ALS patient gives birth to baby boy

Updated: 2013-01-30 16:38


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ALS patient gives birth to baby boy

Lyu Yuanfang takes physical examination before the Cesarean section at the Aviation General Hospital in Beijing on Jan 30. [Zou Hong/Asianewsphoto]

Most health specialists believe it is too risky for ALS patients to become pregnant. But Lyu, knowing her disease was fatal, said she felt it was important to have a child to keep her husband company after she dies.

"The child will make our family complete like all other families. That is the happiest thing I can think of," she said in an interview she gave before giving birth.

The couple arrived in Beijing in late December but were turned away by several hospitals, as doctors feared her disease could cause respiratory failure during the Cesarean section and prove fatal for both mother and child.

After their story was covered by local media, the Aviation General Hospital offered to perform a Cesarean section for Lyu, as well as shoulder all of her medical costs.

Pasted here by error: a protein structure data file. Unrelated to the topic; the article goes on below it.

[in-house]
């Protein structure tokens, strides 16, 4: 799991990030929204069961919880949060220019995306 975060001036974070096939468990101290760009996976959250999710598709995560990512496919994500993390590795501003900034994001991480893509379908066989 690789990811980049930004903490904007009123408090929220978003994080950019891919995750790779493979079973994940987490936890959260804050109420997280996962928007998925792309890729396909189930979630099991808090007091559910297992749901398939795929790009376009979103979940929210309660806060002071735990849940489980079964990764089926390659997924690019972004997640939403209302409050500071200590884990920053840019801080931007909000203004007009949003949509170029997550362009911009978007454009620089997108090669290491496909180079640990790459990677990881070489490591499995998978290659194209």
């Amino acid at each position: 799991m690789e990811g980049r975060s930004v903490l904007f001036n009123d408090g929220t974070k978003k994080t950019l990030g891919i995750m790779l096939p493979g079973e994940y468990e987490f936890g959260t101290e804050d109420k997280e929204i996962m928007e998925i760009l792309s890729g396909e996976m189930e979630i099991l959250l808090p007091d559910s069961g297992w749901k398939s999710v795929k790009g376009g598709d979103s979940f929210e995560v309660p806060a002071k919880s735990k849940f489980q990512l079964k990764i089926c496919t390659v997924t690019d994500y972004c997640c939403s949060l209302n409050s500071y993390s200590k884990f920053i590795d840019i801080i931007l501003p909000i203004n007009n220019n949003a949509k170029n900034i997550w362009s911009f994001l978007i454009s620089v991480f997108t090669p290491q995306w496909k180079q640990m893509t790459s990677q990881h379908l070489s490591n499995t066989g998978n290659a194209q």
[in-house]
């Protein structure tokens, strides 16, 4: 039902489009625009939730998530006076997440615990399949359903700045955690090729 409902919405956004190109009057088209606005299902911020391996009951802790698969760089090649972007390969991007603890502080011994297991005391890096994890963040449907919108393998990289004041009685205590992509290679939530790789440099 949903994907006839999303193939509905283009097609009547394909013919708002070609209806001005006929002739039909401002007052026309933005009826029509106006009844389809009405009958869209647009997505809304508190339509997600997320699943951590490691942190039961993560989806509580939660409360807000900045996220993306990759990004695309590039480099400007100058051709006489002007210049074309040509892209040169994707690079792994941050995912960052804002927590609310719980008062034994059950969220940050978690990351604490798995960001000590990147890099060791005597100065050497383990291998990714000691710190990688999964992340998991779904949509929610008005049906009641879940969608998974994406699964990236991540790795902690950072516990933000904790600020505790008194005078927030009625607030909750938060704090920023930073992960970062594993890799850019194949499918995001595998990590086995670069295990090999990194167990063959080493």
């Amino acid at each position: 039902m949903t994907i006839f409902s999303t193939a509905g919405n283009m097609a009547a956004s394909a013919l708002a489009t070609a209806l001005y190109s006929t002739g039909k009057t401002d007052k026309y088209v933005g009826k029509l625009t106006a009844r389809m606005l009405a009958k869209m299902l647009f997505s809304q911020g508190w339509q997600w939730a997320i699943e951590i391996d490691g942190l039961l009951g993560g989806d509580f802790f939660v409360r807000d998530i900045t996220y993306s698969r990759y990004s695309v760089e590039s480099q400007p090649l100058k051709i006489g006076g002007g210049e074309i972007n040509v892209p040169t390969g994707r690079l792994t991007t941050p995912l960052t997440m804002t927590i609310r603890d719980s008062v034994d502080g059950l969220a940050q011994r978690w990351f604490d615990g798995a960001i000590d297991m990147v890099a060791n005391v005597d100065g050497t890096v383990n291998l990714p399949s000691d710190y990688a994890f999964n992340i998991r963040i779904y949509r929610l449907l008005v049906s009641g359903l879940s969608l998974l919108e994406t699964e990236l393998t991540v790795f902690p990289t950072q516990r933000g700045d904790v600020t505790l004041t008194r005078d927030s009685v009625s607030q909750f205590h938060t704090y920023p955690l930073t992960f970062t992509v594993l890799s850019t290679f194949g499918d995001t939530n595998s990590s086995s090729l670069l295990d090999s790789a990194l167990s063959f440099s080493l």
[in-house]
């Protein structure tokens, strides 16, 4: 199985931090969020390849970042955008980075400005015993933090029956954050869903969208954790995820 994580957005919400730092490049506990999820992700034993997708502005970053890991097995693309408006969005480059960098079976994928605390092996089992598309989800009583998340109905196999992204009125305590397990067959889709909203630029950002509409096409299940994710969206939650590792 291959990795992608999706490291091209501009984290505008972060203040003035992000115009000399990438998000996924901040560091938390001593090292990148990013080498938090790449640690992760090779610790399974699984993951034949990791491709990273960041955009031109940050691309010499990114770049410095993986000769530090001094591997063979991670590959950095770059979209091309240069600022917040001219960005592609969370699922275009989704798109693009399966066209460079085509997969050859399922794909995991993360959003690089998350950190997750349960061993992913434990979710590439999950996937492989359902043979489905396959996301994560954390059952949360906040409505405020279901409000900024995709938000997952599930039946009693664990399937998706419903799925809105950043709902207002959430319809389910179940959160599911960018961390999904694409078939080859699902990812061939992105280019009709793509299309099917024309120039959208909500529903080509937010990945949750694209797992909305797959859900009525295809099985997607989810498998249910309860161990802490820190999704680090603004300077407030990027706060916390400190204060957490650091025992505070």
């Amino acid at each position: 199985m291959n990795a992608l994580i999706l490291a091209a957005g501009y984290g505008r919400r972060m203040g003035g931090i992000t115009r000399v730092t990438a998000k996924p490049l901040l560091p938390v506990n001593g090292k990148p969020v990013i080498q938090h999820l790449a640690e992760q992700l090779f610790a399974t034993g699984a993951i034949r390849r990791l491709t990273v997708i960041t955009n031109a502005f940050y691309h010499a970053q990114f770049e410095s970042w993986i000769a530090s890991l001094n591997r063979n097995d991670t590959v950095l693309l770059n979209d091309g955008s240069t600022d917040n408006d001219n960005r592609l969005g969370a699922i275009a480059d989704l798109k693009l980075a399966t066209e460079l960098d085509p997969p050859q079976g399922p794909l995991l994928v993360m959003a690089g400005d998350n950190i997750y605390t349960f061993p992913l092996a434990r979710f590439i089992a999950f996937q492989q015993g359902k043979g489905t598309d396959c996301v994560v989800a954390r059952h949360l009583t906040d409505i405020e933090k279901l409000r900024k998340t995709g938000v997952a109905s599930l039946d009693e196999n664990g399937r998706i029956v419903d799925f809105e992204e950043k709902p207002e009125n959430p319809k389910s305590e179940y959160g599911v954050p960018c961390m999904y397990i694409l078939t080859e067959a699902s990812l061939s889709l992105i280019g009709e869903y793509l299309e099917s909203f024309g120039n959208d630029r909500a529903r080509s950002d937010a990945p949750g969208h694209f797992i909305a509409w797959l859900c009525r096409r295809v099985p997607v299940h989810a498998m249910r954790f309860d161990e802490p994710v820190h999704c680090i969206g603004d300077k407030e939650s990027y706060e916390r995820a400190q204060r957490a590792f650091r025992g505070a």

Lyu was hospitalized on January 22 and underwent a wide range of checkups to prepare for her surgery.

Her operation date was fixed for Tuesday, the same day she began to have breathing difficulties.

She told doctors that in case she died during childbirth, she and her family were ready to donate her corneas to help visually-impaired people regain their sight.

Her story has received wide media coverage and moved thousands of people online. Many people have donated cash, baby clothes and other supplies for the mother and child.

"We have raised more than 10,000 yuan for Lyu and her baby and will visit them at the hospital after she recovers from the operation," said Ma Bin, administrator of an online group for ALS patients.

There are currently about 200,000 ALS patients in China. Since treatment is expensive and not covered by most social welfare programs, many are forced to forego care.

ALS strikes one to three people in every 100,000. Patients progressively lose muscle strength, eventually becoming paralyzed and unable to speak, move, swallow or breathe. British scientist Stephen Hawking is one of the most well-known ALS patients.